Africa Media Review for May 12, 2022

Transition Period Set at 36 Months in Guinea
In Guinea, the National Council of the Rally for Development, CNRD, has announced a transition period to civilian rule of three years or 36 months. The decision, announced on Wednesday, places the country at odds with regional partners and the UN who have both called for a much shorter transition period. The head of the military junta, Colonel Mamady Doumbouya, had previously set the transition period at 39 months. Colonel Mamady Doumbouya overthrew Alpha Conde in September 2021 and has since proclaimed himself as head of state. Doumbouya also pledged to hand over power to elected civilians. Like Mali and Burkina Faso, two other countries in the region where the military seized power, Guinea has been suspended from the Economic Community of West African States (ECOWAS). AfricaNews

WHO: COVID-19 Falling Everywhere, Except Americas and Africa
The number of new coronavirus cases reported worldwide has continued to fall except in the Americas and Africa, the World Health Organization said in its latest assessment of the pandemic. In its weekly pandemic report released late Wednesday, the U.N. health agency said about 3.5 million new cases and more than 25,000 deaths were reported globally, which respectively represent decreases of 12% and 25%. The downward trend in reported infections began in March, although many countries have dismantled their widespread testing and surveillance programs, making an accurate count of cases extremely difficult. WHO said there were only two regions where reported COVID-19 infections increased: the Americas, by 14%, and Africa, by 12%. Cases remained stable in the Western Pacific and fell everywhere else, the agency said. WHO Director-General Tedros Adhanom Ghebreyesus warned during a press briefing this week that “the rising cases in more than 50 countries highlights the volatility of this virus.” AP

Somalia Set To Elect New President Amid Growing Insecurity
Somalia is set to hold its long-delayed presidential vote on Sunday, ending the convoluted electoral process that raised tensions in the country when the president’s term expired last year without a successor in place. Authorities have registered 39 presidential candidates, a list that includes incumbent Mohamed Abdullahi Mohamed, two former presidents, a former prime minister, several top officials and even a journalist. The field includes one woman, Fawzia Yusuf Haji Adam, a lawmaker who once served as Somalia’s foreign minister. The vote will take place amid heightened insecurity as the Islamic extremist group al-Shabab, which opposes the federal government, continues to stage lethal attacks in the capital and elsewhere in the Horn of Africa nation. With mortar shells and gun assaults, al-Shabab in recent months has repeatedly tested the defenses of the Halane military camp, which is protected by African Union peacekeepers. AP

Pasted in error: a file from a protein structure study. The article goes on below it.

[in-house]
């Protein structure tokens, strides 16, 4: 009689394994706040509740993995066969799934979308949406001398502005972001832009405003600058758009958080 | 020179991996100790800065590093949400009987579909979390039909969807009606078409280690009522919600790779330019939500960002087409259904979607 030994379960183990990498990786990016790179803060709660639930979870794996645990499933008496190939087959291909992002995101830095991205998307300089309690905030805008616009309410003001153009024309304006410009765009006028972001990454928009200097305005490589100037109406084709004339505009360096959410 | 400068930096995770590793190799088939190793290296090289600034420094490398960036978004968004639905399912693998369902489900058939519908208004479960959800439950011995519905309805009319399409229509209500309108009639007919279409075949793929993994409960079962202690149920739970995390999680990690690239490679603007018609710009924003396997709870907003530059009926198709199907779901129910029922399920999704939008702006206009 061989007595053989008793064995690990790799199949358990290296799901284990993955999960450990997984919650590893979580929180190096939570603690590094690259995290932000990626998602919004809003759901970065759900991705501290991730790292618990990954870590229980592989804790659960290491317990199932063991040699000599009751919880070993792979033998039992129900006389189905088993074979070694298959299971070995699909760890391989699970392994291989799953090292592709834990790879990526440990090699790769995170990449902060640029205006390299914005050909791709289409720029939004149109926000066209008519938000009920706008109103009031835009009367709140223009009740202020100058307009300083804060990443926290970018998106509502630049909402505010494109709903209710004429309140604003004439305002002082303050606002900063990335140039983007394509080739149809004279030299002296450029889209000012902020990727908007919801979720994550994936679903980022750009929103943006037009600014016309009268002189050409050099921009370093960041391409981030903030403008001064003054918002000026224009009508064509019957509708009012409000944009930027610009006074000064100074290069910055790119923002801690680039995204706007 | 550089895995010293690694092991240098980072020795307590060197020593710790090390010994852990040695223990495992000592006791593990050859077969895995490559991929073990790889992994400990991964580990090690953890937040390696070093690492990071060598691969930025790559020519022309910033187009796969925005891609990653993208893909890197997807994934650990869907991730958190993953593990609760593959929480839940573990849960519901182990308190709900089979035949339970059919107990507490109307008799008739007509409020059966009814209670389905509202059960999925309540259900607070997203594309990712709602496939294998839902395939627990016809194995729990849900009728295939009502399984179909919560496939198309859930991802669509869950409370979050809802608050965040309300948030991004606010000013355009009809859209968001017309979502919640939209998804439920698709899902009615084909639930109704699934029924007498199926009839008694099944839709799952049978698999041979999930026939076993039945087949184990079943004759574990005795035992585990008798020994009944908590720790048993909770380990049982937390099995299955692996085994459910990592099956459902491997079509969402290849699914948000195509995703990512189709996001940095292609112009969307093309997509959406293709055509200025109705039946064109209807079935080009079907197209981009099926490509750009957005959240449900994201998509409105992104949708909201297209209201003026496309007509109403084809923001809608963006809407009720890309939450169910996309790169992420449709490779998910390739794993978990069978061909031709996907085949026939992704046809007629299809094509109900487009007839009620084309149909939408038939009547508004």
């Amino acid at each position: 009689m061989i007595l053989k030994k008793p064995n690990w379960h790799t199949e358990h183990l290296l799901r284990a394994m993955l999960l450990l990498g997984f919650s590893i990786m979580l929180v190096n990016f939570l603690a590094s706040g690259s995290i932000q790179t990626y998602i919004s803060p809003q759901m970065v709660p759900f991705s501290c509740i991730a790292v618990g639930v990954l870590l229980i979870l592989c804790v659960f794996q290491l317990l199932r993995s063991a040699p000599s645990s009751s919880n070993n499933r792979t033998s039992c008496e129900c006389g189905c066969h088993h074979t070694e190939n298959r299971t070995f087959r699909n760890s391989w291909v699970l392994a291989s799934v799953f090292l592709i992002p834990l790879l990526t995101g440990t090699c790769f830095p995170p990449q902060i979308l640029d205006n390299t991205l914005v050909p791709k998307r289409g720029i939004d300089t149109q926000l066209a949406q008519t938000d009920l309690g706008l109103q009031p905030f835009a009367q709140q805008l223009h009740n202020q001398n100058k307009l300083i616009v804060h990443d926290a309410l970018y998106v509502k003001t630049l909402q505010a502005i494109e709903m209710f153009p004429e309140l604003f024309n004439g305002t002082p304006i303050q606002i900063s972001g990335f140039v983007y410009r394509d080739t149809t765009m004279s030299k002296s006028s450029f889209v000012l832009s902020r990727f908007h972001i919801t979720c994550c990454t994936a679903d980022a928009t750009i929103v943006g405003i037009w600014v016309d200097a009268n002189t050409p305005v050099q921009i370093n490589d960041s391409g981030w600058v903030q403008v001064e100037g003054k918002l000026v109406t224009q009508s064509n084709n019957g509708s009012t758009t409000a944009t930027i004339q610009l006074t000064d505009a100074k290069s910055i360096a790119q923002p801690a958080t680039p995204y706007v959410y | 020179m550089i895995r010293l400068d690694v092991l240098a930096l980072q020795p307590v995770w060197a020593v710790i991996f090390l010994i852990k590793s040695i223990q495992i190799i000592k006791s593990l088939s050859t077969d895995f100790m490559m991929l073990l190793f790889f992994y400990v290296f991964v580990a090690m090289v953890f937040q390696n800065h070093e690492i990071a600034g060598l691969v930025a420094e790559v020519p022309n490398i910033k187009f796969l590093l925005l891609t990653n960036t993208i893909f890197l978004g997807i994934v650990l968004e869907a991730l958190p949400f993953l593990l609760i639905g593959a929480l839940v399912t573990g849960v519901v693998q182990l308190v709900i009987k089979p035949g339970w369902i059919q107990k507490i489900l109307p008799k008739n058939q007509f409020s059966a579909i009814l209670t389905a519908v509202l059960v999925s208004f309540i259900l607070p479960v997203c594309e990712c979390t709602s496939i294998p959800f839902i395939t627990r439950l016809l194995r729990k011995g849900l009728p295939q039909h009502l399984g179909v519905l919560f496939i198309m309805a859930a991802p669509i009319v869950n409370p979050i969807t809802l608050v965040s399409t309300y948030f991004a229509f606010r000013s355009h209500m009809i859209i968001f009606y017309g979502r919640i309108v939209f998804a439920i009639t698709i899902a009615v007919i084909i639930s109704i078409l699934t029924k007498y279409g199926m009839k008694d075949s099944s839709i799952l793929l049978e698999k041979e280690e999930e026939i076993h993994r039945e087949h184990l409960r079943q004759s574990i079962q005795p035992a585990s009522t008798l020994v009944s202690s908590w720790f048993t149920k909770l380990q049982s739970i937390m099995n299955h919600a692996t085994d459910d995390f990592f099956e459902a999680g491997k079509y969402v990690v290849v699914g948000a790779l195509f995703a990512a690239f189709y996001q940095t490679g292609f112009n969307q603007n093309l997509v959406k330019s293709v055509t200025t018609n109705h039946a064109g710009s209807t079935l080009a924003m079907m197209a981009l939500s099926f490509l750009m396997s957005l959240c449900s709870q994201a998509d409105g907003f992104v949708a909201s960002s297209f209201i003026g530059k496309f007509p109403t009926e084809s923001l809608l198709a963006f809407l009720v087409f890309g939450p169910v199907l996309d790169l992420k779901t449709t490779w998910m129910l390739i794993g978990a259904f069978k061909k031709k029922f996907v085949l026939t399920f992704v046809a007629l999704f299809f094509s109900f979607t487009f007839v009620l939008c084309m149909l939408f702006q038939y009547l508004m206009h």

A Record of 39 Candidates Running for Somalia’s Presidential Election
A record of 39 candidates have registered for the race taking place Sunday, May 15. More than 300 MPs will be in charge of deciding who will be the next leader of the Easternmost african nation. Current president Mohamed Abdullahi Mohamed or Farmajo is running again after an attempt of extending his four years first term in 2021. Former foreign minister, Fawzia Yusuf Adam is the only female candidate. This election will put an end to over a year of political crisis because of a power struggle between Farmajo and his Prime minister, Mohamed Hussein Roble in charge of organising the vote. Somalia has also been facing a turbulent security crisis for the past 30 years. Wednesday morning, at least 4 people were killed in a suicide explosion near Mogadishu International Airport where Sunday’s election will be taking place. The attack has already been claimed by the Islamic extremist group, Al Shabab. AfricaNews

Togo: Eight Soldiers Killed in Attack by Suspected ‘Terrorists’
Eight soldiers have been killed and 13 wounded in an attack in northern Togo, the government said, marking potentially the first deadly raid on its territory by armed groups who have killed thousands in neighbouring countries. Before dawn on Wednesday, a group of heavily armed gunmen ambushed an army post in the Kpendjal prefecture near the border with Burkina Faso, the government said in a statement. No one has claimed responsibility for the attack. The government blamed “terrorists”, without providing specifics. Security analysts said the attack was likely carried out by a local al-Qaeda affiliate that is based in Mali but in recent years has spread south into Burkina Faso. Groups linked to ISIL (ISIS) and al-Qaeda have carried out hundreds of attacks across the Sahel region of West Africa in recent years, focusing mainly on the landlocked countries of Burkina Faso, Niger and Mali. Al Jazeera

Germany Shifts Focus of Military Missions in West Africa